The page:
“Anyone who is in sales knows there is – there does have to be - a strategy behind it. That is where people are like, ‘Oh, I just want to show them things and they’ll pick what they want and get everything from that.’
“But in actuality, you have to have a process. You have to have a strategy. You have to have a way to be effective; to keep control of the situation; to be an expert.”
Dorie feels this is where most professional photographers get uncomfortable – the idea of taking control and leading.
Yet, she insists it's something that every business does – and needs to do – and instead it’s the way it’s executed to your client base that really defines how each party feels in the process.
This part is something you can control.
But, it’s important to have a plan.
As Dorie also reminds us, “we are selling an emotional product, but it’s very important we do not resort to emotions when it comes to setting our strategy and our process for how we sell those emotional products.”
Having a strategy and a plan will take the emotions out of it, keep you in control of the situation, build you up as the expert you are, and make sure neither side of the deal walks away feeling undercut or taken advantage of.
Though it may feel unnatural at times it’s essential, as Dorie re-iterates, “you need to be firm on that on the backside so your clients can feel at ease on the front side.”
The more at ease your clients are in the process the greater likelihood of more sales and continued service.
4. Don’t Assume you Know your Client’s Bank Account
That header up there might come off as a bit startling. It might cause you to sit up straight and say, ‘well, duh.’
Yet, how often do you cut your prices on your prices list or second-guess asking about and offering a product - or a higher version product because you worry it’s too much?
Or how often do you start on the low end of the price spectrum and work your way up with your products thinking to catch them on the low end as you're ‘shy’ or ‘unconfident’ about your higher priced items?
Down selling, the act of going from a certain type of product down to a cheaper variation of that product, or cheaper product altogether, can often be an effective sales technique employing that "anything is better than nothing" ideology.
But, use it wisely. Such tactics can indeed backfire.
Just like steering clients clear from the highest priced options or packages might also backfire.
Dorie shared an interesting personal anecdote during our Live in which a service provider doing work for her kept offering her cheaper alternatives. She had said the woman did this so much it came off the wrong way; as if she was implying Dorie couldn’t afford the standard or premium options.
Clearly, this is an awkward and uncomfortable place to be in – for either side of the situation.
The lesson: don’t assume you know your clients’ financial situations or intentions for their experience with you.
Don’t be the ones to say no to them.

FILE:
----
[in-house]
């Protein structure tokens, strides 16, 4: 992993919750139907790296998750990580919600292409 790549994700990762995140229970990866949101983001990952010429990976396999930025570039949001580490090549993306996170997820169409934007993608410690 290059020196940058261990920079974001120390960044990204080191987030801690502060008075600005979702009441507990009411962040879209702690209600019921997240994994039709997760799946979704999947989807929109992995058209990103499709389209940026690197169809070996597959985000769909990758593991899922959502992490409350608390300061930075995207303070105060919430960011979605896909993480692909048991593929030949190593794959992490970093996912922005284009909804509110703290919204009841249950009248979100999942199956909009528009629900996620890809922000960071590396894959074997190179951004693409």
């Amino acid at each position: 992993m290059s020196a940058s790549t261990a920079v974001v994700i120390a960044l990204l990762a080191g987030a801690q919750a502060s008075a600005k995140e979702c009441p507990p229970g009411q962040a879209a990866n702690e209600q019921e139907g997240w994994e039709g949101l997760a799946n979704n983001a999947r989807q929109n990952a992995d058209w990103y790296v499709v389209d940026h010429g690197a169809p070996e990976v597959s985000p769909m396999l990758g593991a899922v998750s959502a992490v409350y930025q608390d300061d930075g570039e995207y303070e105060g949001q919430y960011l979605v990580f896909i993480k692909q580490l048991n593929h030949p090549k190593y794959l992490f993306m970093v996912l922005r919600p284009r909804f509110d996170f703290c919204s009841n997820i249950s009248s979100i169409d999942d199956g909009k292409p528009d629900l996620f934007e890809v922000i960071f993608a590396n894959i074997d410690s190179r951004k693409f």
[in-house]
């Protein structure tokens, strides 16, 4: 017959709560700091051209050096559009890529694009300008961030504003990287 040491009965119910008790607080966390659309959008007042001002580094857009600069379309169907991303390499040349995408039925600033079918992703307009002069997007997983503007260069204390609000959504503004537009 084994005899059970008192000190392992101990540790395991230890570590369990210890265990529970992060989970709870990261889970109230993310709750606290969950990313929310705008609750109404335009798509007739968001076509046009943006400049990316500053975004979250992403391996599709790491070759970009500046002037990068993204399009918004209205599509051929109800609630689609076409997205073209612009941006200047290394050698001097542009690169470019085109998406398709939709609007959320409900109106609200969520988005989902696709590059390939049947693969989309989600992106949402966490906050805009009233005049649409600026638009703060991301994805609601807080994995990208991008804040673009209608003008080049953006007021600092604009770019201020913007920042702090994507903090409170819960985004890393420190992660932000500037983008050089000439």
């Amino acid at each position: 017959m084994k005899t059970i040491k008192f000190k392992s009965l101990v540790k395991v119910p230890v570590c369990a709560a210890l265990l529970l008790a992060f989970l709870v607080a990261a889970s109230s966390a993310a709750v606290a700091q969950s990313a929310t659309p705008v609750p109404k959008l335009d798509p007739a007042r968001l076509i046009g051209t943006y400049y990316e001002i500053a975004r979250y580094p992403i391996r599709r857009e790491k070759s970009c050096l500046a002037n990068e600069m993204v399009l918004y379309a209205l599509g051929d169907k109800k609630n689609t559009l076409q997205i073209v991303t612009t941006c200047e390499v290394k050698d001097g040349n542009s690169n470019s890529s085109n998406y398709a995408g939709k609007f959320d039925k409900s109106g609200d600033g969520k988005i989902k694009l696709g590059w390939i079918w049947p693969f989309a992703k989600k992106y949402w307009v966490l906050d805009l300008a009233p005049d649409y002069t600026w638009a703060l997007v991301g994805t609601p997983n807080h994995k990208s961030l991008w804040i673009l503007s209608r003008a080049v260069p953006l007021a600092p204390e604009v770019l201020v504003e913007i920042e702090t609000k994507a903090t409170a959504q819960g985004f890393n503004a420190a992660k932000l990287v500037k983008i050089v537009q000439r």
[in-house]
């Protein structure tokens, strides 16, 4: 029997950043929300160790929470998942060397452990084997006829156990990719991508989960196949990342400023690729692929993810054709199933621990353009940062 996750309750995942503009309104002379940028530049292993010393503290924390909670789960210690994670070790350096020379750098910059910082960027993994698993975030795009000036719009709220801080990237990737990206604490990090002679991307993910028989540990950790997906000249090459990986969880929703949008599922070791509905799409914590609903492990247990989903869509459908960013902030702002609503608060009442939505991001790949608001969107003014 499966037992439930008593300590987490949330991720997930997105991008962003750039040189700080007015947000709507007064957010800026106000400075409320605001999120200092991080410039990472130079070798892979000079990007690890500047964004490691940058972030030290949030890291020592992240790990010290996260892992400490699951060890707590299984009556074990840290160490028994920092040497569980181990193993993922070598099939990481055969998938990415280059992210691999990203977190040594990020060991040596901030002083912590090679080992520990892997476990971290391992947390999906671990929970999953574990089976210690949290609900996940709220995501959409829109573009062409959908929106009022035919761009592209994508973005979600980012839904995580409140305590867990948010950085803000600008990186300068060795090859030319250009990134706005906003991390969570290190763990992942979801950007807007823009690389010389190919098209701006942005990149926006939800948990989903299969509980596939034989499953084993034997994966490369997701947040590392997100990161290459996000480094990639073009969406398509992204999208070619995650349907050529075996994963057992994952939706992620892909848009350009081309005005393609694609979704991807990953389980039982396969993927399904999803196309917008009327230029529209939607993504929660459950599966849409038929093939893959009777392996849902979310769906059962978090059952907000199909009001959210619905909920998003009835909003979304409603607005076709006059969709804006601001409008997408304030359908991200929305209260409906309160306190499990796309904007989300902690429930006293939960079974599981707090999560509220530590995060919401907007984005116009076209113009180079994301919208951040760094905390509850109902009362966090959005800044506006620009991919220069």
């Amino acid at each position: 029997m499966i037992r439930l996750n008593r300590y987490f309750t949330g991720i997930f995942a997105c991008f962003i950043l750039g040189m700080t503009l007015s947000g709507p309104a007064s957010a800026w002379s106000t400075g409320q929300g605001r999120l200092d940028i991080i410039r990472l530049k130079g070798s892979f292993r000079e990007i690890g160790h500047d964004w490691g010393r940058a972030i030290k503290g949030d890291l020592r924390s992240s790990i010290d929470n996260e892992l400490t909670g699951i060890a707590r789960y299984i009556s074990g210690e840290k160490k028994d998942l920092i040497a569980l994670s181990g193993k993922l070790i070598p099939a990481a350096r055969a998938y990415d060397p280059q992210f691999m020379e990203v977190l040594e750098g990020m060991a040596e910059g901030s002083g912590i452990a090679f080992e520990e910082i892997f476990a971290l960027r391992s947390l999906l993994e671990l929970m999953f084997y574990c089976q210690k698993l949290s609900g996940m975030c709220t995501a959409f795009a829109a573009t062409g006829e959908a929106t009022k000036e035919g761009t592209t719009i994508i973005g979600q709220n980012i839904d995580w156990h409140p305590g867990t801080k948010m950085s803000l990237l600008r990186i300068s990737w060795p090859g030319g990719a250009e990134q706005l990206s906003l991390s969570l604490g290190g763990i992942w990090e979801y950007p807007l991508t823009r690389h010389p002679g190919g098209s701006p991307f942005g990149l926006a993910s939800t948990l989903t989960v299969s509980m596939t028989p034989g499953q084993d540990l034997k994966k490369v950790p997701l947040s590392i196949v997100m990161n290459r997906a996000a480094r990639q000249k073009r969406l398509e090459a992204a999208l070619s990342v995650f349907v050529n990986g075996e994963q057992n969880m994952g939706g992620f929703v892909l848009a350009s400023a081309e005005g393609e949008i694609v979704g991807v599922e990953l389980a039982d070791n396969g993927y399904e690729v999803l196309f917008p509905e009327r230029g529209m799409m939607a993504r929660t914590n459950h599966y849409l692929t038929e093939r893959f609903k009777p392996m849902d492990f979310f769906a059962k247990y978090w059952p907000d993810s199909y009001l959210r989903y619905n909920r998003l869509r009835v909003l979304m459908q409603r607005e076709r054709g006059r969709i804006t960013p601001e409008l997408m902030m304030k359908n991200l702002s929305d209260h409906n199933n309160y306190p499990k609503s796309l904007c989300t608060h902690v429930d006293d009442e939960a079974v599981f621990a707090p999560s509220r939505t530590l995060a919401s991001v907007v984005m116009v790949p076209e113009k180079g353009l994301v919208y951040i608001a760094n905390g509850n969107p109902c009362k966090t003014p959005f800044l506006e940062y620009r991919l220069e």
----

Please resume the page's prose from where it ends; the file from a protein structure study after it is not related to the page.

Of course, don’t force expensive items down their throat, or if there is clear disinterest when the high-ticket items are bandied about don’t press on them, but don’t shy away from asking.
We all know that saying that involves ‘assume’ and breaking it up into smaller words. Equally, you can’t have sales if you don’t ask for them, and sometimes – believe it or not, it’ll be better if you did at least ask.
5) Consider Removing your Sales Minimum
In a similar vein, and to get back to another possible sales tactic, consider removing your sales minimum for your orders.
Sometimes photographers will have a certain limit or amount that must be spent for each order. For example, Dorie herself used to have a $900 limit as she spoke of in the live chat.
However, Dorie herself began to find this often worked against her as a trend began to emerge: her clients were simply spending just enough beyond the limit and then feeling ‘satisfied’.
“I used to have [a sales minimum], I played with this for a while,” Dorie explains. “What I found was that people bought up to the sales minimum and their brain kind of turned off towards anything more. So I had really capped my sales mentally at that point in time.”
As for why this might happen it can understandably be that “people would have a pre-convinced notion of what sales would be,” and simply end it there.
As for what happened when Dorie removed that limit, sure enough:
“By removing that sales minimum, my sales numbers doubled instantly.”
Yet, word of caution. As Dorie elaborates, “just make sure that your pricing is at a point so that people can not just walk away with one 8x10…. Make sure your pricing is in line with where it needs to sit.”
Don’t be the one to say ‘no’ to your clients. Nor, be the one to limit them.
Provide for them.
As Dorie iterated at the top of our chat, “I never wanted to leave my clients with something for their to-do list.”
Offer what you believe will best satisfy them, which often will be more than any one particular product.
Sales can often seem like an uncomfortable experience, but like Dorie reminded us, “sales is not a dirty word.”
Why is this so? Because you are not trying to convince your clients to get something they don’t need, but instead providing something that they want.
Or, as Dorie stated:
“You’re not forcing them to get features that they don’t need. You’re showing them things that they might want to take advantage of.”
And, the only way to really know if they want it – to really make the sale, extra sale, upsell, or cross-sell, is to ask.
To learn and hear more from Dorie Howell visit her platforms-